GI 360 Stool Test

Congratulations!  You have opted to get the most advanced GI Health / Stool / Microbiome Testing available on the market today.

The GUT / Stool Testing Kit that you will be receiving is from Doctor’s Data and is called GI 360.

The GI 360 Stool Test focuses on all the areas needed to fully assess the health of your GUT and Microbiome. 

In a healthy balanced state of intestinal flora, the beneficial bacteria make up a significant proportion of the total microflora. However, in many individuals there is an imbalance or deficiency of beneficial flora (called insufficiency dysbiosis), and an overgrowth of non-beneficial bacteria or pathogenic microorganisms.

This can be due to a number of factors including (but not limited to) consumption of contaminated water or food; daily exposure of chemicals that are toxic to beneficial bacteria; the use of antibiotics, oral contraceptives or other medications; poor fiber intake and high stress levels.

A number of toxic substances can be produced by the dysbiotic bacteria including amines, ammonia, hydrogen sulfide, phenols, and secondary bile acids which may cause inflammation or damage to the brush border of the intestinal lining.

If left unchecked, long-term damage to the intestinal lining may result in leaky gut syndrome, allergies, autoimmune disease (e.g. rheumatoid arthritis), irritable bowel syndrome, fatigue, chronic headaches, and sensitivities to a variety of foods. In addition, pathogenic bacteria can cause acute symptoms such as abdominal pain, nausea, diarrhea, vomiting, and fever in cases of food poisoning.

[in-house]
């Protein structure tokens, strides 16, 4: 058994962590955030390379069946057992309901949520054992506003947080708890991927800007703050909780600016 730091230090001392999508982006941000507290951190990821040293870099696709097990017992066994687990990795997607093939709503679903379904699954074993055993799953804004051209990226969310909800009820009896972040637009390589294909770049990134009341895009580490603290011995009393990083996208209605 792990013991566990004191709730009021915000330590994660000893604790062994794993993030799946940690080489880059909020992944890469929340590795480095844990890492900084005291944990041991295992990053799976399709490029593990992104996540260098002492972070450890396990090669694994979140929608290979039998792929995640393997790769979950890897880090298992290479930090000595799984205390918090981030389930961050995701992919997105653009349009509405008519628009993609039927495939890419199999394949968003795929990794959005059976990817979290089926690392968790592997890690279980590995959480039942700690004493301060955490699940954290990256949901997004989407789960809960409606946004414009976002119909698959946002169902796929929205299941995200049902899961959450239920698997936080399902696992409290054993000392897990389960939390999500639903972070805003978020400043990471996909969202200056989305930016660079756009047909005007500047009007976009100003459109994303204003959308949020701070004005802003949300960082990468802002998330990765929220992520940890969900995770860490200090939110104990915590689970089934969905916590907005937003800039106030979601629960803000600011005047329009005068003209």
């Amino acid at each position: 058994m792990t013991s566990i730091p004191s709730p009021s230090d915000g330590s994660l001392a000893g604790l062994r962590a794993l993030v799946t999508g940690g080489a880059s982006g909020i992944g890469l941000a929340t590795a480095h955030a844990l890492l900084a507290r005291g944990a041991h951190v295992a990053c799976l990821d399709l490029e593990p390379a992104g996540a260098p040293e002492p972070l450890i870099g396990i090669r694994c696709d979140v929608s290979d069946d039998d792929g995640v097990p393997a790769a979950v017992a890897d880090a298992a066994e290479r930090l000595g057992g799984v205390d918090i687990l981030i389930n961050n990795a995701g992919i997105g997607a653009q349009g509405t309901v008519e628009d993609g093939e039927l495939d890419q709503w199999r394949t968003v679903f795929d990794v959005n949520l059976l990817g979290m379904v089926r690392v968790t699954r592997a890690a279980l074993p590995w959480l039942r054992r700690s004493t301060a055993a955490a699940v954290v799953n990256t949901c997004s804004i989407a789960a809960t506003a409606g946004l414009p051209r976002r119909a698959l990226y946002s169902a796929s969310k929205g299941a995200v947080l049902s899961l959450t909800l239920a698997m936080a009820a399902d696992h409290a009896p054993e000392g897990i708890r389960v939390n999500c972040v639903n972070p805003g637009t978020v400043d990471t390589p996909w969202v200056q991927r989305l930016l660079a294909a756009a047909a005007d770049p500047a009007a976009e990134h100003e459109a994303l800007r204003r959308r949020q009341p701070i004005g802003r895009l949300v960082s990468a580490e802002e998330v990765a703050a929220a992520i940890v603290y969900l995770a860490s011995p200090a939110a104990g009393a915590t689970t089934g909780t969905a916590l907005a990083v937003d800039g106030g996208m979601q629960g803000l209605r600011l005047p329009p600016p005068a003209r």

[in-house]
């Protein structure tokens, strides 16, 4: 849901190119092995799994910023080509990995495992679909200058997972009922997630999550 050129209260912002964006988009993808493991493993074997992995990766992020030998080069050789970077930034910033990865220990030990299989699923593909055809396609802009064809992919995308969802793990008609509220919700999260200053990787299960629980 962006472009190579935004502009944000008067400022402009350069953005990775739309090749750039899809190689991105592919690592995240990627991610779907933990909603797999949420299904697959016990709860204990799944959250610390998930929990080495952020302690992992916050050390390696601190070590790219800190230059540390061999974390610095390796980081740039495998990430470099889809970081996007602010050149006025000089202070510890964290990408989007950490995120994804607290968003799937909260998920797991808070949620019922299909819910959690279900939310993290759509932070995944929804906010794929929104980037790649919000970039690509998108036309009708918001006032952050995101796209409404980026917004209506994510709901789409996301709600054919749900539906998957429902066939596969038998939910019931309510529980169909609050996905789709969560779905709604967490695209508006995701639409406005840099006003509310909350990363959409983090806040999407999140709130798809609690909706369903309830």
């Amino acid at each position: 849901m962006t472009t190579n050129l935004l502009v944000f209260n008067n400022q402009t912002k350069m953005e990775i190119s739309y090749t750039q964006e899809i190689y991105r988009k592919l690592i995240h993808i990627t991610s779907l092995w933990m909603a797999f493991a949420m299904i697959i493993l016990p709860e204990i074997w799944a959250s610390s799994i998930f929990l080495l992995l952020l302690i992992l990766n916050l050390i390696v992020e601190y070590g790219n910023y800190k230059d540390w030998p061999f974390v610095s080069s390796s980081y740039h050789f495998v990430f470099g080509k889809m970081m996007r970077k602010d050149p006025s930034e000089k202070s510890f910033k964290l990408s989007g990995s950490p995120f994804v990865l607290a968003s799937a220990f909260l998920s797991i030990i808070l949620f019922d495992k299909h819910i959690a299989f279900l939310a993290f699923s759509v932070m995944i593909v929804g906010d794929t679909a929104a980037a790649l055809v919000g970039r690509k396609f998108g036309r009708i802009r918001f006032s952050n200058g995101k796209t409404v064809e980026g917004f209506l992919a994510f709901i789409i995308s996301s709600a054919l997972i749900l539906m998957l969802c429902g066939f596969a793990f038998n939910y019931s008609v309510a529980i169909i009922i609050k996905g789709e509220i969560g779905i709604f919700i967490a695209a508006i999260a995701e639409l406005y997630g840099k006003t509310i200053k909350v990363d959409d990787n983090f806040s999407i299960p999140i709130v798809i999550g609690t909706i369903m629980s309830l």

Bacterial sensitivities to a variety of prescriptive and natural agents will also be provided if your stool testing results in cultured pathogenic bacteria.  This helps me determine an appropriate treatment regimen should your testing result in pathogenic bacteria.  

In addition to PCR testing and culture and sensitivities of your microbiome, additional important markers to help me understand your GUT health are provided including red blood cells, white blood cells, muscle fibers, vegetable fibers, mucus and microscopic yeast.

Additional stool chemistries include the pH of your stool, hidden blood, elastase, fat stain, carbohydrate digestion, lactoferrin, lysozyme, Calprotectin, Secretary IgA, Short Chain Fatty Acids, and Beta glucuronidase. All of these helps identify the function of your GUT, which is the critical piece of understanding that we are aiming to achieve.

NOTE:  It is important that testing should not take place until 21 days after completion of treatment with an antibiotic to prevent identification of lingering traces of DNA that has been killed by antibiotic treatment.